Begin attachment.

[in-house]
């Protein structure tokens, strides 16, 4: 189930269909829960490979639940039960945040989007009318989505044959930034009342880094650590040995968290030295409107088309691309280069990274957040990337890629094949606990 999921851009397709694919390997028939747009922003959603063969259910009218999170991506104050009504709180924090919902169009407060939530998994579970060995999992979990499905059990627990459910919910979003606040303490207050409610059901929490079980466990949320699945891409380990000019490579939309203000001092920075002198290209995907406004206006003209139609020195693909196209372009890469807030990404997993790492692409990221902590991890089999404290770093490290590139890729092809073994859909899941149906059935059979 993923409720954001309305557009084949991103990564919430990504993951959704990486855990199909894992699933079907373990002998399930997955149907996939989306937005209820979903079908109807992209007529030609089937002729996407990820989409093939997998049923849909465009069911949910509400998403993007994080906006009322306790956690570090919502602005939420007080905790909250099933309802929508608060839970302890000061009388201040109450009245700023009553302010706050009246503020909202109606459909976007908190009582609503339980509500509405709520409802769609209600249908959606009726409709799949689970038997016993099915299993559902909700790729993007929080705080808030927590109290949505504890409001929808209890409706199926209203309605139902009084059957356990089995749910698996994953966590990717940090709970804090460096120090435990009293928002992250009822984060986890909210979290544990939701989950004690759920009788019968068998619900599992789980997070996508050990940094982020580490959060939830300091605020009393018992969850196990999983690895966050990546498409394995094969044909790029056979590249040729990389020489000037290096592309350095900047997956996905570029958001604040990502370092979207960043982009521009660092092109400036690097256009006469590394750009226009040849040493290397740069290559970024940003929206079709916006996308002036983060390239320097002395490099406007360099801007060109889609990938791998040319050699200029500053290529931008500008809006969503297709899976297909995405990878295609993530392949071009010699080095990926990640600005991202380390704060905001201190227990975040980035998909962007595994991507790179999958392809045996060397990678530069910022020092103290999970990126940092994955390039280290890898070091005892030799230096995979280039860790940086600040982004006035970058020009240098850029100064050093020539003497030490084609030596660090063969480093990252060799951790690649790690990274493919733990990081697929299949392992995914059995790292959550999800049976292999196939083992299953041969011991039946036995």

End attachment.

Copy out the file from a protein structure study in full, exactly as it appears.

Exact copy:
[in-house]
């Protein structure tokens, strides 16, 4: 189930269909829960490979639940039960945040989007009318989505044959930034009342880094650590040995968290030295409107088309691309280069990274957040990337890629094949606990 999921851009397709694919390997028939747009922003959603063969259910009218999170991506104050009504709180924090919902169009407060939530998994579970060995999992979990499905059990627990459910919910979003606040303490207050409610059901929490079980466990949320699945891409380990000019490579939309203000001092920075002198290209995907406004206006003209139609020195693909196209372009890469807030990404997993790492692409990221902590991890089999404290770093490290590139890729092809073994859909899941149906059935059979 993923409720954001309305557009084949991103990564919430990504993951959704990486855990199909894992699933079907373990002998399930997955149907996939989306937005209820979903079908109807992209007529030609089937002729996407990820989409093939997998049923849909465009069911949910509400998403993007994080906006009322306790956690570090919502602005939420007080905790909250099933309802929508608060839970302890000061009388201040109450009245700023009553302010706050009246503020909202109606459909976007908190009582609503339980509500509405709520409802769609209600249908959606009726409709799949689970038997016993099915299993559902909700790729993007929080705080808030927590109290949505504890409001929808209890409706199926209203309605139902009084059957356990089995749910698996994953966590990717940090709970804090460096120090435990009293928002992250009822984060986890909210979290544990939701989950004690759920009788019968068998619900599992789980997070996508050990940094982020580490959060939830300091605020009393018992969850196990999983690895966050990546498409394995094969044909790029056979590249040729990389020489000037290096592309350095900047997956996905570029958001604040990502370092979207960043982009521009660092092109400036690097256009006469590394750009226009040849040493290397740069290559970024940003929206079709916006996308002036983060390239320097002395490099406007360099801007060109889609990938791998040319050699200029500053290529931008500008809006969503297709899976297909995405990878295609993530392949071009010699080095990926990640600005991202380390704060905001201190227990975040980035998909962007595994991507790179999958392809045996060397990678530069910022020092103290999970990126940092994955390039280290890898070091005892030799230096995979280039860790940086600040982004006035970058020009240098850029100064050093020539003497030490084609030596660090063969480093990252060799951790690649790690990274493919733990990081697929299949392992995914059995790292959550999800049976292999196939083992299953041969011991039946036995």